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The Vorticist critique of Futurism, 1914–1919
Jonathan Black

beauty that an American was overheard Adamowicz and Storchi, Back to the Furutists.indd 160 01/11/2013 10:58:47 ‘A hysterical hullo-bulloo’ 161 to say it would be like New York at its worst … He [Marinetti] ended with a passionate defence of war. Whatever element of truth may underlie doctrines depreciating an excessive veneration of the past, the anarchical extravagance of the Futurists must deprive the movement of the sympathy of all reasonable men’. The unsigned piece explicitly linked Futurism with Anarchism – a political movement which in England at the time

in Back to the Futurists
Maria Elena Versari

rendition of chaos. It is the influence played on German artists and writers by the anarchist culture of the late nineteenth century, and more specifically by the intellectual reflection on anarchism, which had not failed to influence modern Italian culture or Adamowicz and Storchi, Back to the Furutists.indd 82 01/11/2013 10:58:40 Futurist canons 83 5.4  Ludwig Meidner (1884–1966), Apocalyptic Landscape (Apokalyptische Stadt), 1913. Oil on canvas, 81.3 cm x 115.5 cm, LWL-Landesmuseum für Kunst und Kulturgeschichte (Westfälisches Landesmuseum). Futurism itself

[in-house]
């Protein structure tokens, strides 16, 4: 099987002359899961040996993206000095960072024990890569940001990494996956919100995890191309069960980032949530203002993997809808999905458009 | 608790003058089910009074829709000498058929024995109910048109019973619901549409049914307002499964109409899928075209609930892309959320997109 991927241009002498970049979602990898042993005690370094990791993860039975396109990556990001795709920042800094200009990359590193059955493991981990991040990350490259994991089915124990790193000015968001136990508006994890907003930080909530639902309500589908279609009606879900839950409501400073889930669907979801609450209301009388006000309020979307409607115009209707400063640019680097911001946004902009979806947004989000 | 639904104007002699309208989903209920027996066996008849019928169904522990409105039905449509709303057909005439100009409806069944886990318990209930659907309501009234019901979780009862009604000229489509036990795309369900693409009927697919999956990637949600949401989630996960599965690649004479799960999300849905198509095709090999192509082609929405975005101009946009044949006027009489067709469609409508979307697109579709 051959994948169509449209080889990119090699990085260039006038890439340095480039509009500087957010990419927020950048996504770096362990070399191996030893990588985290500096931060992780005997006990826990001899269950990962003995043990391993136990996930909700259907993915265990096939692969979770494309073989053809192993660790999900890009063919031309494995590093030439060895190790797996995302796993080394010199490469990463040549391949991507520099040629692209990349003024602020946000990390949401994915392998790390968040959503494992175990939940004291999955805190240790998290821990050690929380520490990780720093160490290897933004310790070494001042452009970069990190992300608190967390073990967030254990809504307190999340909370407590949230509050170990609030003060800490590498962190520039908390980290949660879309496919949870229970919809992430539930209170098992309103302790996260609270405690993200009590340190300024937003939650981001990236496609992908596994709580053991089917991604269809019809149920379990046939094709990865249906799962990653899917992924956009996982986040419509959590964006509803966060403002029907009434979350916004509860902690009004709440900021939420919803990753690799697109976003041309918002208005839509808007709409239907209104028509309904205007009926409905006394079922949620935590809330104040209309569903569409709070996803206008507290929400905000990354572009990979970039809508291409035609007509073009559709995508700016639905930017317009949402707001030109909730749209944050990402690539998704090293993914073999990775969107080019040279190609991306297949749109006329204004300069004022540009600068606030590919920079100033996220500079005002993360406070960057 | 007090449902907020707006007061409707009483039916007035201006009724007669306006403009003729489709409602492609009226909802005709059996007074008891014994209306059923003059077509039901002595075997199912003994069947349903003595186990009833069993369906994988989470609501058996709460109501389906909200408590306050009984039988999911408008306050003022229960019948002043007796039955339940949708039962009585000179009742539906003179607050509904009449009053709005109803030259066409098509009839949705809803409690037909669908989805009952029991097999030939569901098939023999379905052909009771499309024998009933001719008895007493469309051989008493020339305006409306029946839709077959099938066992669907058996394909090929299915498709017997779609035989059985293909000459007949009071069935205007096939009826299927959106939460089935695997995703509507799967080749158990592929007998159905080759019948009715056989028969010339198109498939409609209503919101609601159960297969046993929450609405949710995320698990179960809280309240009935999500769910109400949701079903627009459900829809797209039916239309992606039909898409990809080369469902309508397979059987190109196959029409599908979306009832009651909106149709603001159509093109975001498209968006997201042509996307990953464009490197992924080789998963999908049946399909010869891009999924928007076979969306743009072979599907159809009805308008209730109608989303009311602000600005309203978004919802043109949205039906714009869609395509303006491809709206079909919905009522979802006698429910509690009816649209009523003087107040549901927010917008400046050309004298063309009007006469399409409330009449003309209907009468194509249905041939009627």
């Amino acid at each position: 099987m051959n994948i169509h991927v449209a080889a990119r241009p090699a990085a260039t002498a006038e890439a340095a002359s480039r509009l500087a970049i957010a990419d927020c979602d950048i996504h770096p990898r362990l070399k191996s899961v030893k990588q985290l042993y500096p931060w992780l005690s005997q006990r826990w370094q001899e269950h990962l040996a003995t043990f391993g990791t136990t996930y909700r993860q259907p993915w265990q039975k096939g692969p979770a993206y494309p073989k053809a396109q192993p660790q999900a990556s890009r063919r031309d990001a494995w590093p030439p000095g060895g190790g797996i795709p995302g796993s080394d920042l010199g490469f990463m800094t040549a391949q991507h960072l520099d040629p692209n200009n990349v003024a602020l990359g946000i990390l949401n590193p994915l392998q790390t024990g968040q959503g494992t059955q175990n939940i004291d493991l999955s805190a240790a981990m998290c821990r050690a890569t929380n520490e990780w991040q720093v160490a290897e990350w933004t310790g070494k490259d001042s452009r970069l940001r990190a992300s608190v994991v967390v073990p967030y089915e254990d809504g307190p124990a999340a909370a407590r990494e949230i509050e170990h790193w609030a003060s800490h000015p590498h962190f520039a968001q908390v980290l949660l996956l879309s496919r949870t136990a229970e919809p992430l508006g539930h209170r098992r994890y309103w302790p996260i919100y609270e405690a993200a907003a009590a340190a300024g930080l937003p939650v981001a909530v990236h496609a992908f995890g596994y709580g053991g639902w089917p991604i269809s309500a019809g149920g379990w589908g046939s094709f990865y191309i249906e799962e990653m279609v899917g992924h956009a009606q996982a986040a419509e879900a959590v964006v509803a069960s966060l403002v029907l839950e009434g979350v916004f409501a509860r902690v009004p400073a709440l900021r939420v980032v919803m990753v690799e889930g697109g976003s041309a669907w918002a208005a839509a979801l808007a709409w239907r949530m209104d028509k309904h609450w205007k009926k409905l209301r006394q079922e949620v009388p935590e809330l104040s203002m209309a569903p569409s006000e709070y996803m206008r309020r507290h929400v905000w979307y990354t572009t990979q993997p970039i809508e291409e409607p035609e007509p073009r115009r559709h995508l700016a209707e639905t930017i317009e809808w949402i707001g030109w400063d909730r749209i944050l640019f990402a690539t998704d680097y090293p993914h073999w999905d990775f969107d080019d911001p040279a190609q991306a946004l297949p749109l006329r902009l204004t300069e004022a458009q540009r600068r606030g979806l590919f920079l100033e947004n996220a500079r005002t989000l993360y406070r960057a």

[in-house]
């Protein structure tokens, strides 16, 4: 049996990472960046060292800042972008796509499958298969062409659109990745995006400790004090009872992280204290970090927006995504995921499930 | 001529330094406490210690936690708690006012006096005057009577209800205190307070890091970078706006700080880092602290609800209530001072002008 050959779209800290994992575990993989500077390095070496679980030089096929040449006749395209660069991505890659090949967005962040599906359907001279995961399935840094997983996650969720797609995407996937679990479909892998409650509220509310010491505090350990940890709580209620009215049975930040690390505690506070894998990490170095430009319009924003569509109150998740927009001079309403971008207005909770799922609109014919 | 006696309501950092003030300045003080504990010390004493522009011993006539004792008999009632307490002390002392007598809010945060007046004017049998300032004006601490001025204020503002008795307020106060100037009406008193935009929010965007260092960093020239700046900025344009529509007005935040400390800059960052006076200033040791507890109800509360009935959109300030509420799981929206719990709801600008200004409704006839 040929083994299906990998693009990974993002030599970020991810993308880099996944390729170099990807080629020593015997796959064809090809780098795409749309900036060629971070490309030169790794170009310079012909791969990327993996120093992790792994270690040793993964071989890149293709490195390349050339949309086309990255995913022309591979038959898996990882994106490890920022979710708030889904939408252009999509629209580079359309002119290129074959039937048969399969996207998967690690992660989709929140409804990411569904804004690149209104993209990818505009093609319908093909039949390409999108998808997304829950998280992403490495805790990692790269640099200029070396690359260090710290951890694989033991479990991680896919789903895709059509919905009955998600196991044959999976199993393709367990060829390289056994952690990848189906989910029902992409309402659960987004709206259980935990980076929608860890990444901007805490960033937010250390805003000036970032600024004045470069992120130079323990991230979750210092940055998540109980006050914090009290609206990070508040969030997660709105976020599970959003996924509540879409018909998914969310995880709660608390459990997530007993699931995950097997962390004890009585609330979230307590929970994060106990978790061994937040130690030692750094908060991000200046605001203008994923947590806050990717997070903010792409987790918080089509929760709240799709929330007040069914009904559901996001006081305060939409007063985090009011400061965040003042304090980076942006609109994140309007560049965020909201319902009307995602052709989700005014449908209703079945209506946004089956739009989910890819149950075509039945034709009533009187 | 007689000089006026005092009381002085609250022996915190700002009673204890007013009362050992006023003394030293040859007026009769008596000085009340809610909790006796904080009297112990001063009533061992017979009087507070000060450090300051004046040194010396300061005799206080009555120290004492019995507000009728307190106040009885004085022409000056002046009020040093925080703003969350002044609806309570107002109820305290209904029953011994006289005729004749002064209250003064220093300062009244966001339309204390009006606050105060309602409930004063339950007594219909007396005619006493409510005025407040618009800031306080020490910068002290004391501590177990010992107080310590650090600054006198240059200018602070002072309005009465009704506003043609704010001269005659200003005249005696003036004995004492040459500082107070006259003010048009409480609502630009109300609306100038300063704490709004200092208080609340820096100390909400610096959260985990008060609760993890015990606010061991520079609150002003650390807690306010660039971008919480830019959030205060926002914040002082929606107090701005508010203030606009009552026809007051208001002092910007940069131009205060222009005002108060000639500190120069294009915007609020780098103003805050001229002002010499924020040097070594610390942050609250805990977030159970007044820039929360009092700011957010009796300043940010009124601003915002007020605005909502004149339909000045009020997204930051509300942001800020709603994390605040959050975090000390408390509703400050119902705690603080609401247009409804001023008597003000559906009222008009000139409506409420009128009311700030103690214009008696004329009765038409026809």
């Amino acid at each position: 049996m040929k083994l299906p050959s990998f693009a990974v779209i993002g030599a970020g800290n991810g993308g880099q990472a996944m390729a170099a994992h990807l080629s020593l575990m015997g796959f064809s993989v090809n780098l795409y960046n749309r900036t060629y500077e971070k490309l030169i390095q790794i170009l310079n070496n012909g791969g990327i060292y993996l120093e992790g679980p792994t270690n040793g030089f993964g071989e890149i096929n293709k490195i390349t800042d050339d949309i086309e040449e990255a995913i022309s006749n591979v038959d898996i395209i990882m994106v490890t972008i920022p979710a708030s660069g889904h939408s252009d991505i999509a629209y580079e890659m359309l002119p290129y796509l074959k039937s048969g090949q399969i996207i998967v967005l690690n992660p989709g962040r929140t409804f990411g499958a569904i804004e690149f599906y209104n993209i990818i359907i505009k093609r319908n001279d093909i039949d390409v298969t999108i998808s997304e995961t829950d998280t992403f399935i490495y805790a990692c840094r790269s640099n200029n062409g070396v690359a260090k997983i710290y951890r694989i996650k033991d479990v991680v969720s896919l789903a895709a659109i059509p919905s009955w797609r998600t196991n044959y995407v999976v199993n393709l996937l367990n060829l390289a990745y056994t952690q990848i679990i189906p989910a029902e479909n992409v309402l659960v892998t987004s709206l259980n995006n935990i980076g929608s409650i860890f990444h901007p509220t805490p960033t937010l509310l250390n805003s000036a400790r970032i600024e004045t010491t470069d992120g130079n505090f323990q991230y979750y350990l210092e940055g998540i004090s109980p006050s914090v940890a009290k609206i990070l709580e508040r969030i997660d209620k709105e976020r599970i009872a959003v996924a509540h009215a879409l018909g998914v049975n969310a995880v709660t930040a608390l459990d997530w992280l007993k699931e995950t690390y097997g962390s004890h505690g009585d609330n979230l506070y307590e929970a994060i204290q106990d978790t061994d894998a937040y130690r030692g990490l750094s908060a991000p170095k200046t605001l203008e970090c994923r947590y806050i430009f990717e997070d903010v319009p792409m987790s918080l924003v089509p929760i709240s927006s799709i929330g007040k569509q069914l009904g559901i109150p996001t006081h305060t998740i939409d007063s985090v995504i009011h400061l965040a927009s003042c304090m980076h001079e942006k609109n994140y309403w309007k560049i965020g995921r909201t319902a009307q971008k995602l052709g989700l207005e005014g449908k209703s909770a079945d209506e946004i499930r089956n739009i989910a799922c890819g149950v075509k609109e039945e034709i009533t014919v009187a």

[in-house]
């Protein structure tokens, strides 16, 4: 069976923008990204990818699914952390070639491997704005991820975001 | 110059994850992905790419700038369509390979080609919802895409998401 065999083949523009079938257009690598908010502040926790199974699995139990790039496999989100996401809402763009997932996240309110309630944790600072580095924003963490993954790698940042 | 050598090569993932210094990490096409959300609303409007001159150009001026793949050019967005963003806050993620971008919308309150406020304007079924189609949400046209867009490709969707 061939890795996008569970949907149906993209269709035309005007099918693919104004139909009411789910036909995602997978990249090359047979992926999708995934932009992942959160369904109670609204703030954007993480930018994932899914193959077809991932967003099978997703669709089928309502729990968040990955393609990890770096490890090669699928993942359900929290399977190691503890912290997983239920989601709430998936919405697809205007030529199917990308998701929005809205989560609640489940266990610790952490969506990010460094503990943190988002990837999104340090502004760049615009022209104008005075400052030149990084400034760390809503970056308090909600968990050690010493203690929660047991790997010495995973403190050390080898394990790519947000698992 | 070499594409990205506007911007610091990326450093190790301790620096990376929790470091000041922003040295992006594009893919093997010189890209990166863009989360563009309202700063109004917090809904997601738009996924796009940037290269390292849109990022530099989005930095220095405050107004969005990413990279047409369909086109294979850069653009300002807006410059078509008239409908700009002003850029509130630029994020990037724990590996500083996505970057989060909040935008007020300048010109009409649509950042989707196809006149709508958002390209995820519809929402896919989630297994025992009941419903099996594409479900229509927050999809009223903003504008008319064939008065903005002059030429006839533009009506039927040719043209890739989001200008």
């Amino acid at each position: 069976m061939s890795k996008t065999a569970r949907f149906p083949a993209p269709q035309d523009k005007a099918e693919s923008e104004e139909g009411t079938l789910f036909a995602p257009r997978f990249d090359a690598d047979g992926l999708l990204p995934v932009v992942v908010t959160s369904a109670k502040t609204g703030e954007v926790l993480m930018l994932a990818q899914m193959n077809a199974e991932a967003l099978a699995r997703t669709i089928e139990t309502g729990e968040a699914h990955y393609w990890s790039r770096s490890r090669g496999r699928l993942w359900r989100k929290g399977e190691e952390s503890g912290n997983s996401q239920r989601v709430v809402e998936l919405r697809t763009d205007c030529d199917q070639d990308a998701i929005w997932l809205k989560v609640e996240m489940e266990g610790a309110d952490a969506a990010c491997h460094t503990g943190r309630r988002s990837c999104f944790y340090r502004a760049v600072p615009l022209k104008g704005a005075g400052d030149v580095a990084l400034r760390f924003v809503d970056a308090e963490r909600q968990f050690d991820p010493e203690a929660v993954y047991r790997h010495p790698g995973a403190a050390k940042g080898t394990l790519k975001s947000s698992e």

in Back to the Futurists
Marinetti and technological war
Marja Härmänmaa

Conference (Haifa University, Israel, August 1998), Twentieth Century European Narratives: Tradition & Innovation. Härmänmaa, M. (2009a). ‘Beyond Anarchisms: Marinetti’s Futurist (Anti-)utopia of Individualism and “Artocracy”’, in M. Härmänmaa and P. Antonello (eds), Future Imperfect: Italian Futurism between Tradition and Modernity, The European Legacy, 14:7, 857–73. Härmänmaa, M. (2009b). ‘Futurism and Nature’, in G. Berghaus (ed.), Futurism and the Technological Imagination (Amsterdam and New York: Rodopi), pp. 337–60. Hulten, P. (ed.) (1986). Futurismo e Futurismi

in Back to the Futurists
Frederick H. White

whatever she would like after her performance and, on Herodias’ recommendation, she asks for the head of the prophet, John the Baptist, who had called the marriage of Herodias to Herod adulterous. In the late nineteenth century, European authority was under assault on political, social and metaphysical fronts, as represented in, among others, the figure of the femme fatale.140 A patriarchal culture associated a rise in female self-awareness as a sign of cultural anarchism and social decay. Salomé became a particularly productive symbol representing the perversity of

in Degeneration, decadence and disease in the Russian fin de siècle